Reading is (Now) Fundamentally Digital


By John E. Paul

The resolution to read more has been among the many resolutions people have made since they resigned themselves to staying-at-home orders.

This resolution fits well with other rewarding pursuits such as learning to bake sourdough bread, cleaning out closets and getting more exercise. A challenge to reading more, however, is that our library is currently closed for physical visits and checking out books and materials.

Purchasing e-books has been an option for a number of years but it can be expensive. Moreover, the personal accumulation of e-books, which you may not read again and are difficult to share, just doesn’t seem like the best approach.

As a solution, the Chapel Hill Public Library (, as well as other libraries in the area, have terrific online offerings of e-books, audio books and other electronic resources.

Through a user-friendly application called “Libby,” library patrons can access and check out thousands of e-books and other material, which can be downloaded for up to three weeks on their e-readers, tablets and smartphones. Libby, an application by OverDrive, Inc., is compatible with most devices and easy to install from the various app stores.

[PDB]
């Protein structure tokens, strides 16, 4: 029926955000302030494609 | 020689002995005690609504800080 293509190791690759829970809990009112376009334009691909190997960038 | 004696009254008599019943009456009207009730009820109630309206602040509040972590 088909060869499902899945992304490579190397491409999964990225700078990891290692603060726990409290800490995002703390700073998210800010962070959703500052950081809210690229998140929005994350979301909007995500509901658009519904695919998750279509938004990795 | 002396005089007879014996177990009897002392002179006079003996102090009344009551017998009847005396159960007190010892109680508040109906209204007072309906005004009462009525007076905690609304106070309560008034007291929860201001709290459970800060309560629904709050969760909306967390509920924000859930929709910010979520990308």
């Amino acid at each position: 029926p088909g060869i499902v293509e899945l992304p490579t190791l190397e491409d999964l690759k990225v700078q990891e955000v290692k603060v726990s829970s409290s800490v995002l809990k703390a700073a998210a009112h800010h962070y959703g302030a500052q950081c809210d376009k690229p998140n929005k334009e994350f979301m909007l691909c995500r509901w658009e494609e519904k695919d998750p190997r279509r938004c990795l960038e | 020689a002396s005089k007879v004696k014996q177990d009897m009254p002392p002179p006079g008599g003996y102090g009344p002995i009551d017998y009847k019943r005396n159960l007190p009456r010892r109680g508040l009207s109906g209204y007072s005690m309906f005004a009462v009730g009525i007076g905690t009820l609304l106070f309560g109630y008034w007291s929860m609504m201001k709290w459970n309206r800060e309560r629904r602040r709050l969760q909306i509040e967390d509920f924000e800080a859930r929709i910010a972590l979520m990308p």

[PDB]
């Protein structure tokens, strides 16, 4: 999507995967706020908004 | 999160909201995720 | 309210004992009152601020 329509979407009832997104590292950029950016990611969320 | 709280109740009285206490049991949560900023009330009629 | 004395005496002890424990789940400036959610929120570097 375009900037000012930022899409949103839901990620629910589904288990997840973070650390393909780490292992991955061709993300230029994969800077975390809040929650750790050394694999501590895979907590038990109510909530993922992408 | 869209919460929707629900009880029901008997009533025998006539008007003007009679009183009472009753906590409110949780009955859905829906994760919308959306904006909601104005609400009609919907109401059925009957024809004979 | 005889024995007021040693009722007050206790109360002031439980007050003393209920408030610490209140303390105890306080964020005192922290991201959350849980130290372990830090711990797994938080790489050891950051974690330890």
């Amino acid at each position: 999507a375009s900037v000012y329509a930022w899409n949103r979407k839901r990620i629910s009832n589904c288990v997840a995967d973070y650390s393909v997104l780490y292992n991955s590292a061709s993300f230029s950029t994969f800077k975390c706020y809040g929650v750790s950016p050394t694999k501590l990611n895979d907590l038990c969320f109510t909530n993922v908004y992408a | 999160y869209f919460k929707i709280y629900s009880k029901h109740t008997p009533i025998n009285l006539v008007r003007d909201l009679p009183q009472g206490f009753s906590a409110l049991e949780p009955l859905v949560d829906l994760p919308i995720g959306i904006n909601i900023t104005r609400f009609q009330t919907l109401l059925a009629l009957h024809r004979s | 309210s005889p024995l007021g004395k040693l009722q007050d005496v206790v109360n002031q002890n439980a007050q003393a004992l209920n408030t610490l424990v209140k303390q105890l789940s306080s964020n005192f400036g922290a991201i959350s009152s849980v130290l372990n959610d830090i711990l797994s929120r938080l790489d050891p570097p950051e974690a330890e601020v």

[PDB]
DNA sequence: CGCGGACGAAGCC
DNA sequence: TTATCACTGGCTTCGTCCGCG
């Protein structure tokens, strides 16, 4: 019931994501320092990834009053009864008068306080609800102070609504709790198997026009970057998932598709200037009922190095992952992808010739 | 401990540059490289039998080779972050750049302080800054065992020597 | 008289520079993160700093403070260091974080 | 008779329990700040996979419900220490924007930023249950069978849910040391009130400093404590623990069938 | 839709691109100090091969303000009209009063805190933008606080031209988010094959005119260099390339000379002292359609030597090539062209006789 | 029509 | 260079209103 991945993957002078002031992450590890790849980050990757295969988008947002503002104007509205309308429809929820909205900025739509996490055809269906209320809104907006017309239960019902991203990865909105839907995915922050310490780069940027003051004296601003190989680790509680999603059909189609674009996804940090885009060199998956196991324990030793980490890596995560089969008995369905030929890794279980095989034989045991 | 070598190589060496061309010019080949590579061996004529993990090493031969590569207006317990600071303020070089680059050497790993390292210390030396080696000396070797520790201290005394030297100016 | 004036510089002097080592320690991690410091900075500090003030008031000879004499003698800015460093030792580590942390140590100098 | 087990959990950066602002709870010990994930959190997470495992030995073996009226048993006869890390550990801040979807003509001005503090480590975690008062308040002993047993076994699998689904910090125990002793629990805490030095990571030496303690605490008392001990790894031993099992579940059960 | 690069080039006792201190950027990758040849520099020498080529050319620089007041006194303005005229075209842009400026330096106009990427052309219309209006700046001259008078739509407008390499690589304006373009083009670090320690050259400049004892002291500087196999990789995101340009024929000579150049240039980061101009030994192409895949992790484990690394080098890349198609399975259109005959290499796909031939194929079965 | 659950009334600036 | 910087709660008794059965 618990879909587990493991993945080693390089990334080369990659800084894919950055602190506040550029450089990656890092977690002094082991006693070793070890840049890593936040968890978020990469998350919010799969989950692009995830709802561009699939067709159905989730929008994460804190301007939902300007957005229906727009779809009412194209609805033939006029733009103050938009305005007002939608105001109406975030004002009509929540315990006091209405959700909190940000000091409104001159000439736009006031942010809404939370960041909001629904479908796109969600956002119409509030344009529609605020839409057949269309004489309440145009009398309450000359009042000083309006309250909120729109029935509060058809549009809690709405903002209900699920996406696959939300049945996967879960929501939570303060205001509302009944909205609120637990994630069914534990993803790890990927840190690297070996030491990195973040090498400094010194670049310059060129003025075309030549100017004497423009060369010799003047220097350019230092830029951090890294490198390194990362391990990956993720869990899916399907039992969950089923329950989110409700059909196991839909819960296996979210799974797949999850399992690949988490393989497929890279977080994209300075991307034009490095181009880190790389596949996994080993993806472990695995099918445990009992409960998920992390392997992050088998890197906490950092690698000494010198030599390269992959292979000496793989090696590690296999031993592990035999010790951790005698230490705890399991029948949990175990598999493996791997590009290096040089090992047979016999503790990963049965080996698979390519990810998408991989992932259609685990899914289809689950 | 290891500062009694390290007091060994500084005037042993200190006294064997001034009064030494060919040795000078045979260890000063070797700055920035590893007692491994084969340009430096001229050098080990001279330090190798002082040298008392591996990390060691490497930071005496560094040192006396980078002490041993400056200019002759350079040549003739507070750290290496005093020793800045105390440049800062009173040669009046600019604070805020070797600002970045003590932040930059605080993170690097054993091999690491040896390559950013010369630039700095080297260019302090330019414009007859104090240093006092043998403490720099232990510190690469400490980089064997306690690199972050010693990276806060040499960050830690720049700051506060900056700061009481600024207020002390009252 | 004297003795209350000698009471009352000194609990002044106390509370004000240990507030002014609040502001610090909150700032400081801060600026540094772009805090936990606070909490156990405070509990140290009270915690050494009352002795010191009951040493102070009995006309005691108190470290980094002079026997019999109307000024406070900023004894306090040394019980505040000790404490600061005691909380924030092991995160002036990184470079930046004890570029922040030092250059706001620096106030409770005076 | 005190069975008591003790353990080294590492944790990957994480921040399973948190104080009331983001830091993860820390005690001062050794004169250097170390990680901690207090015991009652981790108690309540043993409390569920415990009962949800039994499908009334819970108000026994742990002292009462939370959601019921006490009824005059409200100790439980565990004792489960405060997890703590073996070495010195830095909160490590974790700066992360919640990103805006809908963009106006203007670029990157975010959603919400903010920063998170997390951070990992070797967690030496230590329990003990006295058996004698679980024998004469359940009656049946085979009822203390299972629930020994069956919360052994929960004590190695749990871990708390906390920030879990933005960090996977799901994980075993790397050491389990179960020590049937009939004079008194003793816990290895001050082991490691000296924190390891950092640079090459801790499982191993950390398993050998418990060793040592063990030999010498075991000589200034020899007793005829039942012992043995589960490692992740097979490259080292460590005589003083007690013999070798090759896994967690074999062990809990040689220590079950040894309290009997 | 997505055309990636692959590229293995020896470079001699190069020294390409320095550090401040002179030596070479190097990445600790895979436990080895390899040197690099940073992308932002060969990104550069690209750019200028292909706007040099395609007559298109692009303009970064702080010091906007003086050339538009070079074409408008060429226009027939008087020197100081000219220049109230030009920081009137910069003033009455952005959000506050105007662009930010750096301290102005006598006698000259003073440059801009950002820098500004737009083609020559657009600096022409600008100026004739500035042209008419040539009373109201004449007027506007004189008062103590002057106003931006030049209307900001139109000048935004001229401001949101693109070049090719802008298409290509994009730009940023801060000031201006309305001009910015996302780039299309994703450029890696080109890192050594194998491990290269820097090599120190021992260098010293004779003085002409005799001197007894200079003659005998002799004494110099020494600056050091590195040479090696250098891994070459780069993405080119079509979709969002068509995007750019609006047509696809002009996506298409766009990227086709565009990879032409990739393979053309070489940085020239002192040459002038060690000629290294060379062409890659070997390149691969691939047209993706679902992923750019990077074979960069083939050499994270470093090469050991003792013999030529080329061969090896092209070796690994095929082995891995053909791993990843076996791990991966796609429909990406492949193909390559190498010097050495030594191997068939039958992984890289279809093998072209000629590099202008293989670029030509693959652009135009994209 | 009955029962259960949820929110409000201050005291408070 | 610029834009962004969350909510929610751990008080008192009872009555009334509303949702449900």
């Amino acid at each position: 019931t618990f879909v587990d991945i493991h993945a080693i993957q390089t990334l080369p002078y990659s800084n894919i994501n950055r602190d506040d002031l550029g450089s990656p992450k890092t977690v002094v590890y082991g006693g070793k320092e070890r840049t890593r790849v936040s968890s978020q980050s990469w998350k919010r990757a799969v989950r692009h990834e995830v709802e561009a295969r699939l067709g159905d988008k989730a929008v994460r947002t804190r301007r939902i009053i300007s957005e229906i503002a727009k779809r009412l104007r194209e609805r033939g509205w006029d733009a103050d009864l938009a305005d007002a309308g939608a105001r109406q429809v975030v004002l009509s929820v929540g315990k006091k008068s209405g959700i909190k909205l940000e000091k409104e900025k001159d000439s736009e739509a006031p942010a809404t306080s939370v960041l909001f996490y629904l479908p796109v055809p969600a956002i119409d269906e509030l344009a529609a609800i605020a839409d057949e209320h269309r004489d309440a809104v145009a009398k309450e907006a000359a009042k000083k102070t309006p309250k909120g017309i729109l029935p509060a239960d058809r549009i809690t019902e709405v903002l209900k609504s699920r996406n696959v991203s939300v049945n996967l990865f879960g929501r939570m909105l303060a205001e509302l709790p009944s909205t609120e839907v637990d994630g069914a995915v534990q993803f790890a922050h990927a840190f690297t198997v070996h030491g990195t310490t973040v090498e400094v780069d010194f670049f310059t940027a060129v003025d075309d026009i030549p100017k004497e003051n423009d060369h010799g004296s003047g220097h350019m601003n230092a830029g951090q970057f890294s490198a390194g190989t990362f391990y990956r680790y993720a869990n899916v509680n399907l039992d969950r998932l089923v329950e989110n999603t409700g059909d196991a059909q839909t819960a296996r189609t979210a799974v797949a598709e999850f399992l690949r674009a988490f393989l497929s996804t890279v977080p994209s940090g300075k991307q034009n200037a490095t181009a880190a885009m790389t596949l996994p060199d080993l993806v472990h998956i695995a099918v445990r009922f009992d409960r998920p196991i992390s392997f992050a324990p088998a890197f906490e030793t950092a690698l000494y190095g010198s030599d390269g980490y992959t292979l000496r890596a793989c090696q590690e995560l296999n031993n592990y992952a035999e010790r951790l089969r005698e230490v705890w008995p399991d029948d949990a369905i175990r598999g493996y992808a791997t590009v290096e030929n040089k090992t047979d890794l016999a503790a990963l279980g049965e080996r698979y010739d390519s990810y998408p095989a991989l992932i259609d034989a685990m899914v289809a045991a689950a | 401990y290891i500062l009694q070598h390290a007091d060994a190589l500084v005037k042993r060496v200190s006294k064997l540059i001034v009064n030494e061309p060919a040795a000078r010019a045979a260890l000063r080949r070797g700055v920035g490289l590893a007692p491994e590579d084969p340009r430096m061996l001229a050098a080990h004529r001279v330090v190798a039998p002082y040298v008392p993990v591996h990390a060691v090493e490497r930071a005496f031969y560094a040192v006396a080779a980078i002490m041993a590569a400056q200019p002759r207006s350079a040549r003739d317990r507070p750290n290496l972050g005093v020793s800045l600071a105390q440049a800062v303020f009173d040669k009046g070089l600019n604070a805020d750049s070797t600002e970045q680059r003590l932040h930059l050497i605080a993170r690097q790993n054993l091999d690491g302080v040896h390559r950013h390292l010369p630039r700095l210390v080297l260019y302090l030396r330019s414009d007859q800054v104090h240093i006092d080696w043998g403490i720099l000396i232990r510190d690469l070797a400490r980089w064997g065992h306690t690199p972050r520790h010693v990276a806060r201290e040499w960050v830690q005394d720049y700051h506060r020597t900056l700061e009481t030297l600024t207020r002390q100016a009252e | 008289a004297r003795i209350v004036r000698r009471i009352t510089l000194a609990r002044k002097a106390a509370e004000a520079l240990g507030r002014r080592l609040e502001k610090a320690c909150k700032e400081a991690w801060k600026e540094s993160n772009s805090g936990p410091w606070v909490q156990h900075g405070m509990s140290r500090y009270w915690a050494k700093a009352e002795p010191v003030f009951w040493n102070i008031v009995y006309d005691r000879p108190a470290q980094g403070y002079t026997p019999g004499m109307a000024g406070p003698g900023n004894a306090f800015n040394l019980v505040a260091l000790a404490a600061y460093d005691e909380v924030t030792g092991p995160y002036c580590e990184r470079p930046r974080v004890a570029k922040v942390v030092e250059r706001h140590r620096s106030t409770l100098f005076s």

I had been vaguely familiar before with this library offering, but it was our 9-year-old granddaughter that recently got me really intrigued. After receiving a Kindle for her birthday, our granddaughter has jumped into the e-book world using Libby, and is now actively accessing and
reading books from the library.

It is helpful to note that all Chapel Hill-Carrboro City Schools students automatically have a public library card and access to Libby through their school ID number, making it easy for online summer reading!

The Chapel Hill Public Library reports that they have seen a significant surge of interest in their online resources, including e-books, since mid-March when we all began staying home. There have been calls from both first-time as well as more experienced users, and the user
experience staff consultants will do whatever it takes to get library patrons up to speed accessing the extensive world of digital content that they have available.

We all want to get back to our public library, and the human interactions, extensive services and warm environment that it offers. However, it is unknown when this will be possible. In the meantime, we have to rely on creative adaptations to the pandemic restrictions. One
of these will be online library visits through our (now) very good friend Libby.

This development may be what we will look back on as one of the good outcomes to the wrenching changes we are all currently experiencing.

Read on!

John E. Paul is a resident of Chapel Hill

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